On Oct 17, the day after the partial government shutdown ended, President Obama offered what he called, "a simple message" to federal workers who worked without pay or were furloughed during that period. "Thanks for your service. Welcome back. What you do is important. It matters," he said.
His kind words stood in stark contrast to the apparent indifference of the American public captured in a Fox News Poll taken after the partial shutdown ended. Asked, "Were you or was anyone in your family significantly affected by the federal government shutdown?" -- 73 percent of respondents said no. Only 25 percent said yes.
Another poll, done by the Associated Press in the eighth day of the partial shutdown mirrored the Fox News Poll results. It found four out of five American households were unaffected by the shutdown.
"The government is too big, it's grown too fast. It doesn't do anything well," said Tom Schatz of Citizens Against Government Waste. "That's the basis for a poll that shows four out of five people had no reason to think the shutdown affected them. In most cases, showing up and doing a job is enough to get a bonus in the federal government."
Critics argue the number of federal workers deemed "non-essential" across many agencies during the partial shutdown suggests there's plenty of fat to trim, especially given that many of the federal government's key functions are automated.
"Unlike local government which have a lot of useful services like fire and police and K-12 schools, the federal government is just like a giant cash transfer machine. It taxes people, then computers send the checks out the door to programs like Social Security and Medicare," said Chris Edwards, editor of Downsizing.Org at the Cato Institute.
The Department of Agriculture is fairly typical of most agencies in its sometimes incongruous responsibilities and huge -- some say too huge -- workforce. It employs roughly 99,000 people to service the roughly 1.4 million Americans employed in farming.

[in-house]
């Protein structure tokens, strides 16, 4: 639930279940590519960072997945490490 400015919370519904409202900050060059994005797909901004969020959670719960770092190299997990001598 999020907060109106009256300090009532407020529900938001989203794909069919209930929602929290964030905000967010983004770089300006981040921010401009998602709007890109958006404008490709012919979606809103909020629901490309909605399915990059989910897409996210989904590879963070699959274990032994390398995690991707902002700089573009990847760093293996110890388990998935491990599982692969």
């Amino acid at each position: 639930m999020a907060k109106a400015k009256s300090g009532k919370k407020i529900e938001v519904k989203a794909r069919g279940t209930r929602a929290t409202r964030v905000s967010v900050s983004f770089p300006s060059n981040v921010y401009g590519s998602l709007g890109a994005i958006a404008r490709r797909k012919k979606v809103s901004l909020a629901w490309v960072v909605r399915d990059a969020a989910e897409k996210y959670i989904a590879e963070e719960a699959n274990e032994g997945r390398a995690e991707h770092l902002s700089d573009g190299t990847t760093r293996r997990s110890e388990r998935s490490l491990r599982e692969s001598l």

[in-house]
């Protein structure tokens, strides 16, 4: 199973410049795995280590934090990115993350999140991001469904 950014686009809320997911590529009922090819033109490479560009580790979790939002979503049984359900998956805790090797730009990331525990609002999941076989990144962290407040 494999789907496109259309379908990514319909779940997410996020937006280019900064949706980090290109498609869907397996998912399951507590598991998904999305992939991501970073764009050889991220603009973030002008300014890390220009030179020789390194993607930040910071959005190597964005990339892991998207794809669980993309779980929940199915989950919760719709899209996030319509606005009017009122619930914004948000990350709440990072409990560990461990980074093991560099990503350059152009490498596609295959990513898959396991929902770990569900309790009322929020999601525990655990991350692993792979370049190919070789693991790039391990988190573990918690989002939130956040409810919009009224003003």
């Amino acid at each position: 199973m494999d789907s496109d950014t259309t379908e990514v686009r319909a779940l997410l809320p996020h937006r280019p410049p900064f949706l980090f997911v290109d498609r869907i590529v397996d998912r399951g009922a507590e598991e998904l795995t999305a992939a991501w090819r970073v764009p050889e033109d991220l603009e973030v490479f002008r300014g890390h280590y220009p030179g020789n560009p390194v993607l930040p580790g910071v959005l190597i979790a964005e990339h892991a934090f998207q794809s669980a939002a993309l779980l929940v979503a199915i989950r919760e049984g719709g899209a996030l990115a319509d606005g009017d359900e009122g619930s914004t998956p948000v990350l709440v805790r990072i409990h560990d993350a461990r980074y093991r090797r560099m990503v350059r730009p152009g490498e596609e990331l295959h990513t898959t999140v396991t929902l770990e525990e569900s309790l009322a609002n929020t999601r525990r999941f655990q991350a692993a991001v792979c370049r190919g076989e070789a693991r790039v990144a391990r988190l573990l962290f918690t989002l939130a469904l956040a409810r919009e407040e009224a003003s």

Schatz illustrates that close ratio of federal worker to farmer with a bit of dark humor. "There’s an old joke -- an agriculture employee walks into a colleagues office and says, 'What's the matter?' He says, 'I'm really upset, my farmer died.'"
“It's not quite a one-to-one ratio of employees at the Agriculture Department to farmers," said Schatz. "But it is still a much larger operation than it needs to be."
Under the umbrella of the Agriculture Department lies the Forest Service, school nutrition programs, food stamp programs, animal and plant inspection, meat and poultry inspection, the rural development office, and many other services -- many of which, critics say, could easily be privatized.
There's also an array of outdated subsidy and price support programs for dairy, sugar and ethanol that intentionally raise the price of any number of foods you buy at the grocery.
Ethanol, in particular, diverts tremendous quantities of corn that would otherwise be used for food, for use as fuel. Additionally, an increasing body of evidence suggests that ethanol is less efficient and more polluting than what it replaced. "Ethanol affects a very small group of companies that have a very powerful impact on Congress, similar to the dairy program... a small group of companies and co-ops that have a disproportionate impact on how agriculture policy is formed," said Schatz.
The Agriculture Department's reach even extends abroad, and sometimes has nothing to do with American exports or interests. "The International Cotton Council has spent millions of dollars to India over the past ten years, and India has, in turn, run ads promoting the sale of cotton. Not U.S. cotton, just cotton. India is a net exporter of cotton , yet federal taxpayers in the U.S. are sending money to India to promote the sale of Indian cotton, " Schatz said.
One of the few senators who actively pursues oversight of federal government waste and duplication is Sen. Tom Coburn, R-Okla. On Oct. 8, while much of Congress was bickering over the government shutdown, Coburn was speaking from the Senate floor about government waste.
"Most Americans know we're not efficient. They understand that we're not doing a good job spending their money, but they have no idea how bad it really is," he said.